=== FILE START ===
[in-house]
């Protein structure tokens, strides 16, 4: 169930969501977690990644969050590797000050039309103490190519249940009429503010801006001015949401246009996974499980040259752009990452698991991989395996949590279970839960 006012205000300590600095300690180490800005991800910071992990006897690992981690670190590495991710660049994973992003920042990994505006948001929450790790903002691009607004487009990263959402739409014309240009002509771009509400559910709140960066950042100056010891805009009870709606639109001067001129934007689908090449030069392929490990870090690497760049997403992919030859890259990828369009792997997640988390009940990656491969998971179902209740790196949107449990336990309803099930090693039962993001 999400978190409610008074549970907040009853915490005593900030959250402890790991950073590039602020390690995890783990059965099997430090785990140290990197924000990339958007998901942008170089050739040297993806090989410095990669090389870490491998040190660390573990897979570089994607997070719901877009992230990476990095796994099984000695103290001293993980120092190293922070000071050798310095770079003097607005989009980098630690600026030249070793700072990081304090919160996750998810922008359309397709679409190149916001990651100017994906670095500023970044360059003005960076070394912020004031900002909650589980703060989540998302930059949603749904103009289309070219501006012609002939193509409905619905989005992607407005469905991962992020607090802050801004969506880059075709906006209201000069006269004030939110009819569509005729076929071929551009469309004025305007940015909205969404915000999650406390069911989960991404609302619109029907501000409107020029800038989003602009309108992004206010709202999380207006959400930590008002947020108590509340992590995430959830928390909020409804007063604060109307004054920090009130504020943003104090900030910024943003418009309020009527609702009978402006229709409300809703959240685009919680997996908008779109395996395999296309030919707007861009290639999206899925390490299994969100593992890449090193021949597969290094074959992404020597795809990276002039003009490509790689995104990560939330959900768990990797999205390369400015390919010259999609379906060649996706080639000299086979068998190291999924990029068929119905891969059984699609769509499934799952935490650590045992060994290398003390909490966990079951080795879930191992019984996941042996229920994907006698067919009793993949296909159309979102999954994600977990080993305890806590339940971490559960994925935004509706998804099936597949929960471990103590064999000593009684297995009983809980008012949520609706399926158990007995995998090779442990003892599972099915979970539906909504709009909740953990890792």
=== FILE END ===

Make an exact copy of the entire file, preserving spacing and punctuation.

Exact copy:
[in-house]
């Protein structure tokens, strides 16, 4: 169930969501977690990644969050590797000050039309103490190519249940009429503010801006001015949401246009996974499980040259752009990452698991991989395996949590279970839960 006012205000300590600095300690180490800005991800910071992990006897690992981690670190590495991710660049994973992003920042990994505006948001929450790790903002691009607004487009990263959402739409014309240009002509771009509400559910709140960066950042100056010891805009009870709606639109001067001129934007689908090449030069392929490990870090690497760049997403992919030859890259990828369009792997997640988390009940990656491969998971179902209740790196949107449990336990309803099930090693039962993001 999400978190409610008074549970907040009853915490005593900030959250402890790991950073590039602020390690995890783990059965099997430090785990140290990197924000990339958007998901942008170089050739040297993806090989410095990669090389870490491998040190660390573990897979570089994607997070719901877009992230990476990095796994099984000695103290001293993980120092190293922070000071050798310095770079003097607005989009980098630690600026030249070793700072990081304090919160996750998810922008359309397709679409190149916001990651100017994906670095500023970044360059003005960076070394912020004031900002909650589980703060989540998302930059949603749904103009289309070219501006012609002939193509409905619905989005992607407005469905991962992020607090802050801004969506880059075709906006209201000069006269004030939110009819569509005729076929071929551009469309004025305007940015909205969404915000999650406390069911989960991404609302619109029907501000409107020029800038989003602009309108992004206010709202999380207006959400930590008002947020108590509340992590995430959830928390909020409804007063604060109307004054920090009130504020943003104090900030910024943003418009309020009527609702009978402006229709409300809703959240685009919680997996908008779109395996395999296309030919707007861009290639999206899925390490299994969100593992890449090193021949597969290094074959992404020597795809990276002039003009490509790689995104990560939330959900768990990797999205390369400015390919010259999609379906060649996706080639000299086979068998190291999924990029068929119905891969059984699609769509499934799952935490650590045992060994290398003390909490966990079951080795879930191992019984996941042996229920994907006698067919009793993949296909159309979102999954994600977990080993305890806590339940971490559960994925935004509706998804099936597949929960471990103590064999000593009684297995009983809980008012949520609706399926158990007995995998090779442990003892599972099915979970539906909504709009909740953990890792």